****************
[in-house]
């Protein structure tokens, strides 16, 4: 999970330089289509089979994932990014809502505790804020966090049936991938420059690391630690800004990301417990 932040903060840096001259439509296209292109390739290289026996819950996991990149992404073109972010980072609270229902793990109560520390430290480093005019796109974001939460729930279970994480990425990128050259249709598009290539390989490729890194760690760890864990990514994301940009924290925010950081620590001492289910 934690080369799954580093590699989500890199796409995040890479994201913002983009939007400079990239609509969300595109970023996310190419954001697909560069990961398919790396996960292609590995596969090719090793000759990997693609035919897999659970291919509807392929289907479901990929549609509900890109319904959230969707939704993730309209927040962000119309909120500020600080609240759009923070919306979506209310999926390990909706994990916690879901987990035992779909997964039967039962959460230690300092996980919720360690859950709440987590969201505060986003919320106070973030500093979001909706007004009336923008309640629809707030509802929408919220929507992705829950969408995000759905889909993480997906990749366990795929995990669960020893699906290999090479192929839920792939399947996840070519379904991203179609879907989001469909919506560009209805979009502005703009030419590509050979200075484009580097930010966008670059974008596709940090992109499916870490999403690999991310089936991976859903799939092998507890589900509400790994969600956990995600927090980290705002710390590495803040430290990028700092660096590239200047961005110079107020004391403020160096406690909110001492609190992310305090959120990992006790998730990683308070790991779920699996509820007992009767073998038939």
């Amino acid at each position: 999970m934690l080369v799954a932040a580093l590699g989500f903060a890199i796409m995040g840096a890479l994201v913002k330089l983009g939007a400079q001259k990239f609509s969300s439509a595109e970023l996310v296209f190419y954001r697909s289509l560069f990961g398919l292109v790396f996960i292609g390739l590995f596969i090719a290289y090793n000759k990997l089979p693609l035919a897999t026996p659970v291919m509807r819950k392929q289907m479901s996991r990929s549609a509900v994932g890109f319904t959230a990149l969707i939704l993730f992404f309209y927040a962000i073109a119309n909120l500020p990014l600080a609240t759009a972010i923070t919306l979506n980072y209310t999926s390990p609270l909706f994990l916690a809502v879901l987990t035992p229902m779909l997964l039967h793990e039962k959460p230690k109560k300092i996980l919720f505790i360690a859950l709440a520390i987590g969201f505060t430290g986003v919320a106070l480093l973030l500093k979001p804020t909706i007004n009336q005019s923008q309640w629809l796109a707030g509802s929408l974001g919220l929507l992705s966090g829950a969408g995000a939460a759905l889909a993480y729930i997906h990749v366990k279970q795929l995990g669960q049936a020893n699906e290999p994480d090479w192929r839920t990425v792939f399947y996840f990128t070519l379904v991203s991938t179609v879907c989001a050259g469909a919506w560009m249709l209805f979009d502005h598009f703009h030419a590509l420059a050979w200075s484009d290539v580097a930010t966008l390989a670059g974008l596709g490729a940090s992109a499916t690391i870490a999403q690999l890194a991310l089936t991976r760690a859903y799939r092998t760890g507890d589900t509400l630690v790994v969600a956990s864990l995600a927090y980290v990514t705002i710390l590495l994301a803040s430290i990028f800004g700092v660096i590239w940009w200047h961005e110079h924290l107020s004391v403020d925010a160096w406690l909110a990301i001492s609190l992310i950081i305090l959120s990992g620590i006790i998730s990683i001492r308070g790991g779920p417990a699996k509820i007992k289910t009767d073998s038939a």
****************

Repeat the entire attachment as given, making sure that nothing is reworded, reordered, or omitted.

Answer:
[in-house]
């Protein structure tokens, strides 16, 4: 999970330089289509089979994932990014809502505790804020966090049936991938420059690391630690800004990301417990 932040903060840096001259439509296209292109390739290289026996819950996991990149992404073109972010980072609270229902793990109560520390430290480093005019796109974001939460729930279970994480990425990128050259249709598009290539390989490729890194760690760890864990990514994301940009924290925010950081620590001492289910 934690080369799954580093590699989500890199796409995040890479994201913002983009939007400079990239609509969300595109970023996310190419954001697909560069990961398919790396996960292609590995596969090719090793000759990997693609035919897999659970291919509807392929289907479901990929549609509900890109319904959230969707939704993730309209927040962000119309909120500020600080609240759009923070919306979506209310999926390990909706994990916690879901987990035992779909997964039967039962959460230690300092996980919720360690859950709440987590969201505060986003919320106070973030500093979001909706007004009336923008309640629809707030509802929408919220929507992705829950969408995000759905889909993480997906990749366990795929995990669960020893699906290999090479192929839920792939399947996840070519379904991203179609879907989001469909919506560009209805979009502005703009030419590509050979200075484009580097930010966008670059974008596709940090992109499916870490999403690999991310089936991976859903799939092998507890589900509400790994969600956990995600927090980290705002710390590495803040430290990028700092660096590239200047961005110079107020004391403020160096406690909110001492609190992310305090959120990992006790998730990683308070790991779920699996509820007992009767073998038939």
């Amino acid at each position: 999970m934690l080369v799954a932040a580093l590699g989500f903060a890199i796409m995040g840096a890479l994201v913002k330089l983009g939007a400079q001259k990239f609509s969300s439509a595109e970023l996310v296209f190419y954001r697909s289509l560069f990961g398919l292109v790396f996960i292609g390739l590995f596969i090719a290289y090793n000759k990997l089979p693609l035919a897999t026996p659970v291919m509807r819950k392929q289907m479901s996991r990929s549609a509900v994932g890109f319904t959230a990149l969707i939704l993730f992404f309209y927040a962000i073109a119309n909120l500020p990014l600080a609240t759009a972010i923070t919306l979506n980072y209310t999926s390990p609270l909706f994990l916690a809502v879901l987990t035992p229902m779909l997964l039967h793990e039962k959460p230690k109560k300092i996980l919720f505790i360690a859950l709440a520390i987590g969201f505060t430290g986003v919320a106070l480093l973030l500093k979001p804020t909706i007004n009336q005019s923008q309640w629809l796109a707030g509802s929408l974001g919220l929507l992705s966090g829950a969408g995000a939460a759905l889909a993480y729930i997906h990749v366990k279970q795929l995990g669960q049936a020893n699906e290999p994480d090479w192929r839920t990425v792939f399947y996840f990128t070519l379904v991203s991938t179609v879907c989001a050259g469909a919506w560009m249709l209805f979009d502005h598009f703009h030419a590509l420059a050979w200075s484009d290539v580097a930010t966008l390989a670059g974008l596709g490729a940090s992109a499916t690391i870490a999403q690999l890194a991310l089936t991976r760690a859903y799939r092998t760890g507890d589900t509400l630690v790994v969600a956990s864990l995600a927090y980290v990514t705002i710390l590495l994301a803040s430290i990028f800004g700092v660096i590239w940009w200047h961005e110079h924290l107020s004391v403020d925010a160096w406690l909110a990301i001492s609190l992310i950081i305090l959120s990992g620590i006790i998730s990683i001492r308070g790991g779920p417990a699996k509820i007992k289910t009767d073998s038939a």